On the basis of the pilot and the first episode, the image quality overall is pretty good for a TV series but I’d really like to see how the encoding bears up in displaying the visual demands of the Red Room.

The English 5.1 audio track will not stretch your surround system by any means but dialogue, generally confined to the centre speaker, is always clear. The rear channels rarely, if at all, spring to life unless the score is being utilised. Usually this leaves a surround track predictably flat but such is Lynch’s masterful employment of Angelo Badalamenti’s beautifully layered score that the offbeat nature of the material is rendered even more unsettling when those synth passages, leitmotifs in themselves, come seeping in from the rear to envelope the viewer.

Disc 1 features an audio commentary from the director of the first episode, Dwayne Dunham. While Dunham is certainly not the most articulate or erudite orator you’ll hear on a DVD commentary, and he could really use someone else off whom to bounce his comments, he provides a fascinating insight into the working practices that a Twin Peaks director had to be prepared to adopt. Readily accepting that he directed this first episode without any context as to how his work would fit in with the other directors or even the overall story (he didn’t find out who the murderer was until he saw the second series), he seems genuinely grateful that Lynch and Frost took a back seat until the final edit to let him accomplish his duties without interference. That said, Dunham is only to willing to intimate key elements of his episode which are pure Lynch such as the fetishistic preponderance upon Audrey’s footwear, the adornment of heavy sweaters by female characters (a motif used clumsily to an extreme level in Tim Burton’s Ed Wood let’s not forget) and the repeated use of plastic wrapping material in key scenes as a form of visual red herrings. Twin Peaks : Season 1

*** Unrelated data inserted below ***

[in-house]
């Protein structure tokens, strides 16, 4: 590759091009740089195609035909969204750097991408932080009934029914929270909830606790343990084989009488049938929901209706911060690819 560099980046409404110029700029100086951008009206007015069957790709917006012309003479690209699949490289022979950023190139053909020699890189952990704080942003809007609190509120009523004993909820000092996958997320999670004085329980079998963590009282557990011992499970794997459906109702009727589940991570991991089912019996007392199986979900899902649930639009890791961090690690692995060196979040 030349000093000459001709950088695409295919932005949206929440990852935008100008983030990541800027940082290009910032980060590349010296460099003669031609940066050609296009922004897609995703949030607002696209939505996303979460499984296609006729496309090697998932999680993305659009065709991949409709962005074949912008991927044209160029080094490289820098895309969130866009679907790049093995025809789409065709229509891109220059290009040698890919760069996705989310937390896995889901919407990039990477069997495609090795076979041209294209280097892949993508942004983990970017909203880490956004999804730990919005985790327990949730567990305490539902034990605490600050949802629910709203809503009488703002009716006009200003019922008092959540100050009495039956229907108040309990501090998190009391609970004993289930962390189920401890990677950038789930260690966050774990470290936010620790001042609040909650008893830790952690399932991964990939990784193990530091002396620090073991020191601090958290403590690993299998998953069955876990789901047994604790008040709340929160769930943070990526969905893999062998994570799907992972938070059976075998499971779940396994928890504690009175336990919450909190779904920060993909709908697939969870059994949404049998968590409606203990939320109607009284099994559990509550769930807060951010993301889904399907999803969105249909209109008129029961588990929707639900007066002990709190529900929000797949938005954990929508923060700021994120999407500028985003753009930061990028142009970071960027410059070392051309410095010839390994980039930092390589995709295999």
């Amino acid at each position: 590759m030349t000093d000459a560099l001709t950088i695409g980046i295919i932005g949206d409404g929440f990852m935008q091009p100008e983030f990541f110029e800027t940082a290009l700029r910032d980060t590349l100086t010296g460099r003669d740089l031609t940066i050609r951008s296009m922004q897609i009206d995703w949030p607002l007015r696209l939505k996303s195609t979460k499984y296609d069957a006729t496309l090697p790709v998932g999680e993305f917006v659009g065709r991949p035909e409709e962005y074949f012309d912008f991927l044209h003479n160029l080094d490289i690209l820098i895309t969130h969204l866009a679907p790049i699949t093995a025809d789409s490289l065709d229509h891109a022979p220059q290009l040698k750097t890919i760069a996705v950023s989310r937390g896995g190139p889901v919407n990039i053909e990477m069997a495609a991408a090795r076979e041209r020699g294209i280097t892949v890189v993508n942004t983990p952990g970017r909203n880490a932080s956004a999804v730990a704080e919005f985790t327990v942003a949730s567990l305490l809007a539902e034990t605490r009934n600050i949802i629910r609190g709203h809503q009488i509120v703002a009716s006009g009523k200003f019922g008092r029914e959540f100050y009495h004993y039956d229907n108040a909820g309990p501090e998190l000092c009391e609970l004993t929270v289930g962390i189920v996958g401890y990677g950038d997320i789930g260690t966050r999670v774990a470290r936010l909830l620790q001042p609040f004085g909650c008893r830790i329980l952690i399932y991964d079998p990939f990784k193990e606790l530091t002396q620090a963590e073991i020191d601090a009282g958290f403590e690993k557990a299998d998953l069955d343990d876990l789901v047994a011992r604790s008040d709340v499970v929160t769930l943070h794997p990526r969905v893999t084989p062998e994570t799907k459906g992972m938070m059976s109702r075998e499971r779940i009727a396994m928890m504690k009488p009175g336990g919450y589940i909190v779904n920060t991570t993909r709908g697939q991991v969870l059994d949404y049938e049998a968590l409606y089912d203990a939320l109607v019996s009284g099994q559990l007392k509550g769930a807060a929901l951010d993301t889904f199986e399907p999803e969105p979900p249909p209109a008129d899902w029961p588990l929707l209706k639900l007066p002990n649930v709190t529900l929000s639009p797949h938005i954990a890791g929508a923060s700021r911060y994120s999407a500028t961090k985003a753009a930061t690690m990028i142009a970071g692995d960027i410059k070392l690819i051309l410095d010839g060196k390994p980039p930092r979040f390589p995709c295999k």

Disc 4 offers a reconstructed telephone interview lasting 15 minutes between the founders of ‘Wrapped In Plastic’, the Twin Peaks fan publication and the series’ co-creator Mark Frost. This interesting feature illustrates the unique set of circumstances that coalesced to permit the creation of TV’s most unusual drama. Citing a deal with TV network ABC of good terms hard won, Frost goes on to expound the unprecedented creative freedom for which he and Lynch fought and won. Essential viewing for anyone who ever hopes to pitch an idea and get it made, this feature does contain spoilers from the second season (including terribly large hints as to who the murderer is!) so if it’s your first visit to Twin Peaks you might want to give this section a miss until the end.

Next up is ‘Learning To Speak In The Red Room’, a superbly surreal snippet with Michael Anderson, otherwise known as the ‘Man From Another Place’, who gives three short lessons with regard to how speaking backwards should be accomplished. A fun introduction as to how phonemes can be manipulated that you can join in with at home, this is of particular interest to all you cunning linguists out there.